Equipment Notes: Generators

How to Properly Use, Service, & Maintain Your Generator

by John Davis, southwest territory sales manager, Roofmaster Products Company

(Editor’s Note: John Davis is a roofing industry veteran who began his career in 1980 in Houston, Texas. He became a union roofing contractor and rose to a superintendent’s position, which he held with several nationwide commercial roofing contractors. Davis then moved into equipment sales and sales management with Superior Equipment for 13 years before joining Roofmaster.)



While supply issues have hampered single-ply applications over the past few years, it is still far and away the largest segment of commercial roofing. In the past we have discussed the importance of servicing and maintaining high-quality hot air welders, such as Leister, but today we will talk about maintenance dos and don’ts of another key component of single-ply applications, your generator.

  • Read the operator instructions. I couldn’t tell you how many times we have seen a generator in for repair that has the operator instructions still freshly wrapped. Plus, reading and understanding these instructions could have prevented the issue that the generator is currently experiencing.
  • Follow the maintenance schedule, which includes oil/filter changes, spark plug inspections, and air filter cleaning are necessary components to keep your generator running at peak performance.
  • Do not operate in enclosed locations. This seems elementary, but remember that carbon monoxide is odorless and can kill quickly.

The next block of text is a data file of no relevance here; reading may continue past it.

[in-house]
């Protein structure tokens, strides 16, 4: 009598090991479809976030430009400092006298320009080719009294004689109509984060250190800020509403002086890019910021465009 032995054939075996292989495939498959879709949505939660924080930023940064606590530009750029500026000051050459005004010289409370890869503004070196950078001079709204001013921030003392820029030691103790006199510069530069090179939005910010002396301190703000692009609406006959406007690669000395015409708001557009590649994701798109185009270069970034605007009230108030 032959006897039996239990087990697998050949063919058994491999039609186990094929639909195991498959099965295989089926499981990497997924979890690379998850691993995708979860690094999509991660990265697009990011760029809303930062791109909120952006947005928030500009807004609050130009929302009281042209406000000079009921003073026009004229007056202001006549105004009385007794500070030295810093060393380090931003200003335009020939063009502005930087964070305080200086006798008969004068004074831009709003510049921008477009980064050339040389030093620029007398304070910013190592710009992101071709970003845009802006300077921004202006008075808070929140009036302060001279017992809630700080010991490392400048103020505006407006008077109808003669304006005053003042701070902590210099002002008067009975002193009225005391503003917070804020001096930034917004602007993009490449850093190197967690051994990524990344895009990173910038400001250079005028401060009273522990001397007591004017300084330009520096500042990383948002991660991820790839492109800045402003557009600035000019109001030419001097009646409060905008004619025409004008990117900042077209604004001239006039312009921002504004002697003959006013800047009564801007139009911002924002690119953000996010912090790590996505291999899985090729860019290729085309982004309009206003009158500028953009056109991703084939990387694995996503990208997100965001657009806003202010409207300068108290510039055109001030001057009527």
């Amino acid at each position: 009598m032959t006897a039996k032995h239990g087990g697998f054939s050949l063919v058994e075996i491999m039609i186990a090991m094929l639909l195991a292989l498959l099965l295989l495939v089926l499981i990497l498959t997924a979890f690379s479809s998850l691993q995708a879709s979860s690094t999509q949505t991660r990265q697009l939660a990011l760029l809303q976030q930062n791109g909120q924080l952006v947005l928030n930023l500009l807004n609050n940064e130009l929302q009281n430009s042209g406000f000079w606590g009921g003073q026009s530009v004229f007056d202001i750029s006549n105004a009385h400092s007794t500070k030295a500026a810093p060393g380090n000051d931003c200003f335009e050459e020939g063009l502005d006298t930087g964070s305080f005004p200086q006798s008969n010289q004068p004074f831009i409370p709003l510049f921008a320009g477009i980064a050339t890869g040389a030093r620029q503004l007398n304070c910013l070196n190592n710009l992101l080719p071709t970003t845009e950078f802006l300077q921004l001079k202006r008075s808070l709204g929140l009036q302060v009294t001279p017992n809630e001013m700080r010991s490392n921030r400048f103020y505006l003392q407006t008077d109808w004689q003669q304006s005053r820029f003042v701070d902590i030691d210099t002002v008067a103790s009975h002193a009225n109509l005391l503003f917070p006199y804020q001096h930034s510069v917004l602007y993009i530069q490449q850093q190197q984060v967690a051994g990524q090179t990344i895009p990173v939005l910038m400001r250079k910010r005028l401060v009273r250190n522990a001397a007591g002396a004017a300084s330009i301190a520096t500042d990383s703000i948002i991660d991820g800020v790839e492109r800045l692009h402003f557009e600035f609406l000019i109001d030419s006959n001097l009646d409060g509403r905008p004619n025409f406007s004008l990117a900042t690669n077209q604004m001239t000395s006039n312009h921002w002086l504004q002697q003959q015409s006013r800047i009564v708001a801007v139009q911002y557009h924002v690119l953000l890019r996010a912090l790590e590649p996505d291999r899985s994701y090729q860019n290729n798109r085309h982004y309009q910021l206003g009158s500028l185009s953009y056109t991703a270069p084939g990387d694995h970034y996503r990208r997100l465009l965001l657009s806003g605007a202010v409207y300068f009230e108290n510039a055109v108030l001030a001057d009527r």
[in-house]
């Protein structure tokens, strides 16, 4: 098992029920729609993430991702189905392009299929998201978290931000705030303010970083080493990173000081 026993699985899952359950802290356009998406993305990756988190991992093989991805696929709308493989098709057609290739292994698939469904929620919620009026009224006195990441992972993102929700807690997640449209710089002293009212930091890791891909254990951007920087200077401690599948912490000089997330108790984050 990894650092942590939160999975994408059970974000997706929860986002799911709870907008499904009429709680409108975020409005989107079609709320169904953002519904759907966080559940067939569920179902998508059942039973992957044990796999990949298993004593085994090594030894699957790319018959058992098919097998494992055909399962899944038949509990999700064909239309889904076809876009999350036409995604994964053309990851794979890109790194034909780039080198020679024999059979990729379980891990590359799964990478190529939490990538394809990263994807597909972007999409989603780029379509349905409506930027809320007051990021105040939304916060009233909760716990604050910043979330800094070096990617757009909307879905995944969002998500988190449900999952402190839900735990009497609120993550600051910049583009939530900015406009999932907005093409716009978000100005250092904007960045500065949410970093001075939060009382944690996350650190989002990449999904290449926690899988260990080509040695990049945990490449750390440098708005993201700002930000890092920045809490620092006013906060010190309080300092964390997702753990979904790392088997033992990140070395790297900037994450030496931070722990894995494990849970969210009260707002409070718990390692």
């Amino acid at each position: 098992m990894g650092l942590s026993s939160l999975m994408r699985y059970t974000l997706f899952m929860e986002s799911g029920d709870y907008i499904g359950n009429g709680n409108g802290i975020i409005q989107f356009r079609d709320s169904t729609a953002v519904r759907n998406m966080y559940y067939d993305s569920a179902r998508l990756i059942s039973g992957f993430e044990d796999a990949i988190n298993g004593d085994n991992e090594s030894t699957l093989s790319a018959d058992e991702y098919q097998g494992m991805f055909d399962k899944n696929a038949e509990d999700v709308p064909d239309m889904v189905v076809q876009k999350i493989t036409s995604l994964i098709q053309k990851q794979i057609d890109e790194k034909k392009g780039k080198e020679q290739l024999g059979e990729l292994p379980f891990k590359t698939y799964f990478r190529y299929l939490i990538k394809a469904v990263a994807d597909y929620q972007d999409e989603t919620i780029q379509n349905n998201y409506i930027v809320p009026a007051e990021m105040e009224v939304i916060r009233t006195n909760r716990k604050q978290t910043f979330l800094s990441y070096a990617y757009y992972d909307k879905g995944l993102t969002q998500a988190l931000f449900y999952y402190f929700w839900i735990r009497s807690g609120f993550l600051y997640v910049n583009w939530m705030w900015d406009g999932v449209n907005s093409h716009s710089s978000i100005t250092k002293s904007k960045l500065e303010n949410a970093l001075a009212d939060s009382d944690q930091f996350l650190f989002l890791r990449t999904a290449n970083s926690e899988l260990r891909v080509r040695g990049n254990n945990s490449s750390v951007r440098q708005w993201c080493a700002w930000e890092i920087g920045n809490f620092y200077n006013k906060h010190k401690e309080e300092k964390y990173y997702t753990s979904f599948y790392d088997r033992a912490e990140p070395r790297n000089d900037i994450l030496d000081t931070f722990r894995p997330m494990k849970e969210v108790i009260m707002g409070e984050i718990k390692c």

• Always transport with the fuel valve shut off. The gas can splash into the carb during transport, which will cause the motor to underperform or possibly not start.
  • Run your generator at least once a month. This warms the unit up and helps it maintain its residual magnetism.
  • Do not store your generator with fuel. It can turn stale and clog the motor.
  • Do not jump-start your battery while it is connected to the generator.
  • Do not power wash the motor, alternator, or fuel tank.
  • Do not let your generator run out of fuel while under a load. This can lead to a loss of residual magnetism, which means the generator will produce no electricity.
  • You also don’t want to turn off your generator while under a load, as the same loss of residual magnetism can happen. Only a certified mechanic should attempt to restore residual magnetism.

If you do experience any of these problems, Roofmaster® Products Company has service centers with certified mechanics in multiple locations in the West, including Los Angeles, California, and Dallas-Fort Worth, Texas.